We found ourselves with an extra day in the north and decided to hop on the train to York. It was just about an hour train ride and the train station puts you very close to York’s downtown. Before leaving the Newcastle station, we booked a table at The Star Inn the City for a traditional Sunday roast lunch.
After lunch we wondered around the tidy and pretty museum garden right next to the restaurant and saw the ancient ruins of old parts of York.
York Museum Gardens
Garden Entry Fee: Free
Museum Entry Fee: £7.50 for adults
The York Museum Gardens are set in the ruins of St. Mary’s Abbey. The grounds are beautifully kept and on a sunny Sunday afternoon there were lots of folks enjoying a walk among the flowers or lounging on blankets on the grass.
The Yorkshire Museum was opened in 1830 and is housed in a Georgian building with five galleries and lots of natural light. In July 2017, they had an exhibit on the Vikings that looked really interesting.
After exploring the ruins and gardens, we walked to York Minster. We didn’t think we had enough time to walk around the church before closing and it isn’t the cheapest entrance fee. So we stepped into the much smaller and peaceful catholic church of St. Wilfrid’s. We love old churches. They have the most wonderful feeling of quiet and calm in the midst of bustling cities that make them wonderful escapes if only for a few minutes.
Entry Fee: £15 for adults
York Minster has a long and complex history reaching back to AD 180 and the beginnings of ancient Christianity in Yorkshire. The imposing cathedral we see today is one of the largest of its kind in Europe. Construction began in 1220 and was finished in 1250. York Minster survived the English Reformation and looting that happened under Elizabeth I.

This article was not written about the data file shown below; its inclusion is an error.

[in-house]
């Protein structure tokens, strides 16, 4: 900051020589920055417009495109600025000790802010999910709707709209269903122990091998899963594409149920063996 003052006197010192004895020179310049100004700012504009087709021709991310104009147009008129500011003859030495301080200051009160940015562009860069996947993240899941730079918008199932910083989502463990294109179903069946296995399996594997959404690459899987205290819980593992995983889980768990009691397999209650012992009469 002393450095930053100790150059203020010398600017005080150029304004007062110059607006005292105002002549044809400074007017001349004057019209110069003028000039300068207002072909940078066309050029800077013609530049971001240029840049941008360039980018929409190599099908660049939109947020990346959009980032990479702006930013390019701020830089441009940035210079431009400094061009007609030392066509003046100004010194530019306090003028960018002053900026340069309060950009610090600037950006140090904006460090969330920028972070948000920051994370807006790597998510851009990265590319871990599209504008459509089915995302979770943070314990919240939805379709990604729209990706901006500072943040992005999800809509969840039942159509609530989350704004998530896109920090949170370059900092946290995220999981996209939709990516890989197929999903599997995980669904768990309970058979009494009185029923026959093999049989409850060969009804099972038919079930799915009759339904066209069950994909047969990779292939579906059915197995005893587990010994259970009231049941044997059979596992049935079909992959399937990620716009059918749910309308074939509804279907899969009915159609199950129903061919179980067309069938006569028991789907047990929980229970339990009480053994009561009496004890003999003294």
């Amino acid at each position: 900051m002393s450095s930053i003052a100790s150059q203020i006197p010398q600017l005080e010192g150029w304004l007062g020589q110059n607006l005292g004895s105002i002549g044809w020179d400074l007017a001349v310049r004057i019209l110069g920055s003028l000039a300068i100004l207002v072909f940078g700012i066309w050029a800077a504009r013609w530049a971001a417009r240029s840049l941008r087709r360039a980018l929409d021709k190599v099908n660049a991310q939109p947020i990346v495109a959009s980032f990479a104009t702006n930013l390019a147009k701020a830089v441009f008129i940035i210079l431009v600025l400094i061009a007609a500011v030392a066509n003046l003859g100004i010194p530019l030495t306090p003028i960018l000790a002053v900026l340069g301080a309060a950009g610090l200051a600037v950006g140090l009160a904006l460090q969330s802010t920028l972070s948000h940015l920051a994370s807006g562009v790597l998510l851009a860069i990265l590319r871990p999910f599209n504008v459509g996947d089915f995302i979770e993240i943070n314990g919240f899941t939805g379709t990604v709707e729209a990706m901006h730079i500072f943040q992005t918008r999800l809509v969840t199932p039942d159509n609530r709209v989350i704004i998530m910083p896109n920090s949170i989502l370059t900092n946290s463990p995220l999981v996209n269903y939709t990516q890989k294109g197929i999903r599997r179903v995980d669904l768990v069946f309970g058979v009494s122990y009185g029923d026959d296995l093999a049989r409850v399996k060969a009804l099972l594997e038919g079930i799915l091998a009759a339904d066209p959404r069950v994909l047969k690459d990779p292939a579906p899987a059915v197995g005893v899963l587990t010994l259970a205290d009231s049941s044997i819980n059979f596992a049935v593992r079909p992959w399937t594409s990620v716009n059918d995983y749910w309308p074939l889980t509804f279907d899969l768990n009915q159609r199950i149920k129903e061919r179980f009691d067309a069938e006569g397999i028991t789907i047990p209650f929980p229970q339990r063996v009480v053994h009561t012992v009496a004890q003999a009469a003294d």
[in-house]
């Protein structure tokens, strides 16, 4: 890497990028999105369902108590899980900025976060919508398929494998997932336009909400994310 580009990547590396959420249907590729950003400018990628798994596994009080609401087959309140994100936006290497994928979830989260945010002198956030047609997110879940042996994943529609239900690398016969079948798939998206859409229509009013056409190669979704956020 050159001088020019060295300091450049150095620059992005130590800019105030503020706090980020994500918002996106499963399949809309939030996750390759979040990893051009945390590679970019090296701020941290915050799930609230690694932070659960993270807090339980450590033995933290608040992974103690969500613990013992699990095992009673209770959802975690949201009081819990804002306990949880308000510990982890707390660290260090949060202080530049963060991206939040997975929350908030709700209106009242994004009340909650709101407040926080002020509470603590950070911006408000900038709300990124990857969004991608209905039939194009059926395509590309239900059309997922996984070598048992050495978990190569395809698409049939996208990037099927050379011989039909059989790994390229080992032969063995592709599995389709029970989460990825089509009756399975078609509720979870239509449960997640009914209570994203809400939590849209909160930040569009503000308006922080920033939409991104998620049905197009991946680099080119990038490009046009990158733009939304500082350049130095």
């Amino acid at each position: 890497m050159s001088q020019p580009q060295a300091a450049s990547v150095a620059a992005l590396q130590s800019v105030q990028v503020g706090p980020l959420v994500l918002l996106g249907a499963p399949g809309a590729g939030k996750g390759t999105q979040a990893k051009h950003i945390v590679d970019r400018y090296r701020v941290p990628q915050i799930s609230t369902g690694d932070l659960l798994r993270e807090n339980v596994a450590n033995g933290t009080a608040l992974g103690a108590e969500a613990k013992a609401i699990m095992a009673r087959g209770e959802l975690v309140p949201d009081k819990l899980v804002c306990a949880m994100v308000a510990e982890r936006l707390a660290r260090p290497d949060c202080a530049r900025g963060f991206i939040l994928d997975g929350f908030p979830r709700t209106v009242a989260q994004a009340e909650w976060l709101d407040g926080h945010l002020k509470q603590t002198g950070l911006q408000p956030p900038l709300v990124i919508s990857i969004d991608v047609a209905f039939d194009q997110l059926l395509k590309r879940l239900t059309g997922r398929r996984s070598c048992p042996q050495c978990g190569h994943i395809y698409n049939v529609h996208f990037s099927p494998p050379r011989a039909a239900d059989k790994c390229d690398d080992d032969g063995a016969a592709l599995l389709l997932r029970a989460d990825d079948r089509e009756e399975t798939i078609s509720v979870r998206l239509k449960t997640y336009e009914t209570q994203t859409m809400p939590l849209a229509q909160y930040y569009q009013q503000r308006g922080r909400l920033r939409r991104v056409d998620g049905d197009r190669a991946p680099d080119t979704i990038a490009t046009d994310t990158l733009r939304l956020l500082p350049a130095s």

Today you can climb the Central Tower and enjoy a stunning view of York, visit the Undercroft which has been transformed into a museum-like space displaying archaeological findings from the area as well historic artifacts, and learn more about the interesting history of York Minster on a guided tour.
Entry Fee: Free
Much smaller than York Minster, the current St. Wilfrid’s was begun in 1862 and was completed in 1864. The style is gothic revival and was designed by Yorkshire architect, George Goldie. When it was built it was considered, “one of the most perfectly finished Catholic Churches in England, rich in sculpture, stained glass and fittings“. I love the arched wooden ceiling and murals that are done in an illuminated style that gives a warmth to the whole space.
Tip: Most places in York open at 10am and close at 5pm even during the week.
Just before we headed back to the train station, we stumbled into a part of town called The Shambles. It is a street of topsy-turvy shops that feels a lot like Diagon Alley. (So much so that there is a new addition to the street, The Shop That Must Not Be Named!) There are lots of little chocolate shops, a tea room, and a really lovely vintage store/cafe. Unfortunately, we got to the street as most things were closing up.
If you’re in the area York can make a really nice daytrip. There are lots of good restaurants, plenty of history and churches, and The Shambles offers unique shopping. Just make sure you arrive early enough in the day to enjoy this charming town!